Studying a confession is a fascinating and edifying exercise. It involves a bit of time travel. The document was written at a certain point in history for particular purposes. The Second London Confession comes out of the history of the Post-Reformation period (roughly 1565-1725). It is steeped in the theology and church struggles of the time, including the political struggles of the day. A deep study of the confession requires stepping into the world in which it was written. But the study also involves travelling further back in time. The pastors and theologians who wrote the Second London Confession didn’t start from scratch; they were passing on what they had received, not only from the confessions of the reformed faith that came in the 100 years before but also the creeds and councils of the faith throughout the centuries. Some of its vocabulary goes back to the early church fathers and their use of terms drawn from their context in Greco-Roman culture. They were passing on the faith once received. They were passing on the common notebook of the church. Therefore, we find in the confession ways of summarising biblical truth that date back to the early church fathers.
Jim Renihan’s Confessing the Faith volumes 1 and 2 are the works to help us travel in time and hear our forefathers confess the faith. Dr Renihan works through the confessions chapter by chapter and paragraph by paragraph, unearthing the sources from supporting literature and some of the controversies the church had to face, which informed some of the content. Additionally, where necessary, modifications were made in the Second London to the Westminster and Savoy renderings of common statements.
Broken Wharfe has been privileged to publish a UK edition of Dr James Renihan’s Confessing the Faith Volumes 1 and 2. We have released the first volume, a commentary on the First London Baptist Confession, as an ebook — a print version for the UK is forthcoming. The second volume is Renihan’s commentary on the Second London Confession of Faith, commonly known today as the 1689 Baptist Confession of Faith.
What is unique about Renhian’s commentaries on these confessions is his insistence on hearing them in their historical context. Jim is by no means a postmodern thinker who sees context as king over timeless truths. Instead, he sees the church, throughout history, as a body which confesses the timeless truths of scripture.
Even though they emerge in response to various historical forces, creeds and confessions are not, first and foremost, the products of the historical context. They are the products of God’s work in turning dead sinners who repressed the truth into a body of believers who confess it. John Webster, perhaps the greatest Anglican theologian writing in the English language of the last thirty years, said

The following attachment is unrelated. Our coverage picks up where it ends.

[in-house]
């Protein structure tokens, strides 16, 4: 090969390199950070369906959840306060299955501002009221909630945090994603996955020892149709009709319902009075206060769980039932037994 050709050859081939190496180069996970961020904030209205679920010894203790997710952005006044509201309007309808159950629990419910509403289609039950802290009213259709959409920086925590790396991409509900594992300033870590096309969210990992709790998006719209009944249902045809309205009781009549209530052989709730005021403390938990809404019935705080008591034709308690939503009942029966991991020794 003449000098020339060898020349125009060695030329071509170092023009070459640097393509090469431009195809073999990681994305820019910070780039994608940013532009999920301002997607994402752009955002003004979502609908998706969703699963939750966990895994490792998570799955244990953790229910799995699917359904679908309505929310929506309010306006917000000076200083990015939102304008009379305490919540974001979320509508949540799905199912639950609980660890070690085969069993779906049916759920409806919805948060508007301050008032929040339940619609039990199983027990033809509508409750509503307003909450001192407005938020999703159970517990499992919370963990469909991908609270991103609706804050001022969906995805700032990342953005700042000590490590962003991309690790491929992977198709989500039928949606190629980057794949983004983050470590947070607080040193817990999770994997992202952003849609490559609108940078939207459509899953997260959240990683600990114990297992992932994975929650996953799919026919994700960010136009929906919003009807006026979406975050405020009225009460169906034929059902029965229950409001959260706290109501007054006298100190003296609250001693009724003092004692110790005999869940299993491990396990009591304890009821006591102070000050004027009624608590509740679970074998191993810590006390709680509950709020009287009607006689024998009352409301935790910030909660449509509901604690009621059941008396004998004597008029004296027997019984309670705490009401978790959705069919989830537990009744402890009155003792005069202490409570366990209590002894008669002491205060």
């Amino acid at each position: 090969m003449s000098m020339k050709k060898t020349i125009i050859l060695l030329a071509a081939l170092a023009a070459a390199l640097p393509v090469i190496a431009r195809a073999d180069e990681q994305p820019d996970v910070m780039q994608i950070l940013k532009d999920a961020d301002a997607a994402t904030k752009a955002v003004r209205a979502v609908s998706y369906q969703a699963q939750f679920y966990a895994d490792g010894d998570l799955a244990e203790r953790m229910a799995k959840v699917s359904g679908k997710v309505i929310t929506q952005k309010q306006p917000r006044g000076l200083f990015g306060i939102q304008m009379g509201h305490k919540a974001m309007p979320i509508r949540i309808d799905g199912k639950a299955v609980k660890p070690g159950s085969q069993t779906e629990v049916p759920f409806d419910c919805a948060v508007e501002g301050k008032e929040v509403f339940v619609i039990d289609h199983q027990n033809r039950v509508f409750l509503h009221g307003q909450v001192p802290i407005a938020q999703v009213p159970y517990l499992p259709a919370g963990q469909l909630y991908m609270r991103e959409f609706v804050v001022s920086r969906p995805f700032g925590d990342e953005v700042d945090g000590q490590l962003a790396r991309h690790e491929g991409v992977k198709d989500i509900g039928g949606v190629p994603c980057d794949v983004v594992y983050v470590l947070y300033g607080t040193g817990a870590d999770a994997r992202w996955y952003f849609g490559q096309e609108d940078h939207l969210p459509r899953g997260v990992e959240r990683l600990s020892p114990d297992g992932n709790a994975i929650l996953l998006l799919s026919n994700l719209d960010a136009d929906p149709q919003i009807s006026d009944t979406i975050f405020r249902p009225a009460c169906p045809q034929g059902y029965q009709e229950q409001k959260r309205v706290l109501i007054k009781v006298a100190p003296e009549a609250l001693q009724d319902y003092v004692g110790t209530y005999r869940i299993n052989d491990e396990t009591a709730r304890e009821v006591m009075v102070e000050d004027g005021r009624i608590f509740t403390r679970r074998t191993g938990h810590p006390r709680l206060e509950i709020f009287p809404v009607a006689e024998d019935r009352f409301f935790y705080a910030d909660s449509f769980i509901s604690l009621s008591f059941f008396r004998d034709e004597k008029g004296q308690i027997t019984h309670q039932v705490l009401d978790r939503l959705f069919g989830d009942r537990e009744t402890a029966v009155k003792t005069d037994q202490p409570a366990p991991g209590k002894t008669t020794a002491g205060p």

“…creeds and confessional formulas properly emerge out of one of the primary and defining activities of the church, the act of confession. In that act, which is constantly to characterize the life of the church, the church binds itself to the gospel. Confession is the act of astonished, fearful, and grateful acknowledgement that the gospel is the one word by which to live and die; in making its confession, the church lifts up its voice to do what it must do — speak with amazement of the goodness and truth of the gospel and the gospel’s God. Creeds and confessional formulas exist to promote that act of confession: to goad the church toward it, to shape it, to tie it to the truth, and so to perpetuate the confessional life and activity of the Christian community. In this way, creeds and confessional formulas are the servants of the gospel in the church.” 
Renihan’s work shows us the efforts of men to promote the act of confession, to tie the church to the gospel so that the church continued to confess the truth in a particular time and context. We hear our forefathers “speak with amazement of the goodness and truth of the gospel and the gospel’s God”.
In Renihan’s commentaries, on each chapter and the sources and issues that stand behind the confessions, we encounter the spirit and practice of a generous orthodoxy that was at work among the writers of the confessions, which came from a conviction that the central activity of the church is the confession of the truth.
The strong ear for the historical context of the First and Second London Confessions, the self-conscious dependence of the writers on the creeds of the past and the confessions and theological works of their context teach us how they sought to join their confession to that of the historic universal Christian community. Reading Jim’s work, you find yourself wanting to add your voice to theirs, to confess the truth.
 J. B. Webster, ‘Confession and Confessions’, in C. R. Seitz (ed.), Nicene Christianity: The Future for a New Ecumenism (Grand Rapids, 2001), 119.